And this brings me to the biggest revelation of the past few weeks: Manhattan, KS has a monopoly on some of the kindest people I have ever met. My MAMTA colleagues treat me like an equal and they just believe I'm a great pianist. They don't care if I'm better or worse than they are --we're all equals. Even the K-State professors! They are generous and kind with all of us. There is no elitism (that I can feel) among us.

My friend who asked me to take her class --she has absolutely all the confidence in the world that I can teach it! Not only that, but she and I do an exchange with our children (I teach some of hers and she teaches some of mine), and knowing that she trusts me to teach her kids the piano... gosh, that kind of trust is very telling, you know?

The orchestra at the play tonight --I felt the same encouragement and kindness from all of them, too! They cheered me on, helped me find the right measures, helped me find my cues, and the director was so kind to me. They could have all been disappointed in my performance (and they could have been --I know I was!), but they told me that I did just fine. They knew I was coming in cold without orchestra rehearsals! They offered me food, they offered me beer (LOL), and they were all just so very, very kind. The other pianist --who happens to be a MAMTA colleague --took 2 hours out of her day, today, to go over as much of the score with me as possible, and just made me feel so good about myself, too.

And the thing is, I know I didn't do as well as I could have, but I didn't feel anyone was patronizing me, either. They were simply kind!

Then there's my handsome husband. Dear reader, he is my biggest cheerleader! When he found out I was asked to teach the class, he was so thrilled! When he saw me put on our shared calendar (on my phone --he can see what I put on it and vice versa immediately via notification) that I was going to accompany Mary Poppins, he texted me right away to congratulate me (like, seriously, super excited) before I had a chance to tell him about it! Tonight, during intermission, when I texted to tell him how badly I was doing, he told me that he was positive I didn't do as badly as I thought I did.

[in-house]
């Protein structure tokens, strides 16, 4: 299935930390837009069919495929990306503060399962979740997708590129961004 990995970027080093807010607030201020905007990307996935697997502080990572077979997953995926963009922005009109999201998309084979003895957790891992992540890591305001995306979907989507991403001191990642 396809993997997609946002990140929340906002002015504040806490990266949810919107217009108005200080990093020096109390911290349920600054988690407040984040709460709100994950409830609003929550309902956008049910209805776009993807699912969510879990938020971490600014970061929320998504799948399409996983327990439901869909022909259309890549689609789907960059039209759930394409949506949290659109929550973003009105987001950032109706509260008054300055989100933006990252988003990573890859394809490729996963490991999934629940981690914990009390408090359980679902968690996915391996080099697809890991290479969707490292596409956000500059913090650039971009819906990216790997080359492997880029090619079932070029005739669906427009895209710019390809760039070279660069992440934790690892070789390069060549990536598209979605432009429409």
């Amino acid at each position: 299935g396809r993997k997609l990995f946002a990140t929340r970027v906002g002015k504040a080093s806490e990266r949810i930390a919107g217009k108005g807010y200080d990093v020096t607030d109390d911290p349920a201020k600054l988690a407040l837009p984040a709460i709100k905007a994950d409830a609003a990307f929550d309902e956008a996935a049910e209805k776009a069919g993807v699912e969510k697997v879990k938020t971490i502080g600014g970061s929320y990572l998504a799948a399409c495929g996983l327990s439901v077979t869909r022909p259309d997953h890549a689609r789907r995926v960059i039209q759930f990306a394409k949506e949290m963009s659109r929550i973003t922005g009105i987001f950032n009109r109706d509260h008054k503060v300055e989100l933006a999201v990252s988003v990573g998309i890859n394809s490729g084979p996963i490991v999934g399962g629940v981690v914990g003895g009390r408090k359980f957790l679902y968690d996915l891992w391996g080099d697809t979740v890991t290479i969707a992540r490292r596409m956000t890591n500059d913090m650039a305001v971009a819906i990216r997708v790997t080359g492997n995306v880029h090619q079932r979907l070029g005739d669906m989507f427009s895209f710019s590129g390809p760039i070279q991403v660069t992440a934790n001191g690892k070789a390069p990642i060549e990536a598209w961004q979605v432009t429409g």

And that's why I think I can keep doing this. This = make music my career, again. Keep improving. Continue preparing for more schooling. I have support around me and people that believe in me, and this feels like such a gift, because there are so many times when I feel like I can't believe in myself.

Do you remember the scripture found in Ether 12:27? It says:
And if men come unto me I will show unto them their weakness. I give unto men weakness that they may be humble; and my grace is sufficient for all men that humble themselves before me; for if they humble themselves before me, and have faith in me, then will I make weak things become strong unto them.
I honestly believe that my humility (and various humiliations) as a musician helps me become a better musician. Each mistake teaches me something, but even more, I think every moment of frustratingly humiliating reflection means I will be kinder to others in the same situation.

I'm starting to realize that most of our experiences are meant to be taken and used to help other people. But that's going to have to wait for another blog post!

How have humiliating experiences made you stronger? How does having your own support system make hard things easier for you? Have you ever had to have courage in the face of something that inevitably keeps you consistently humble?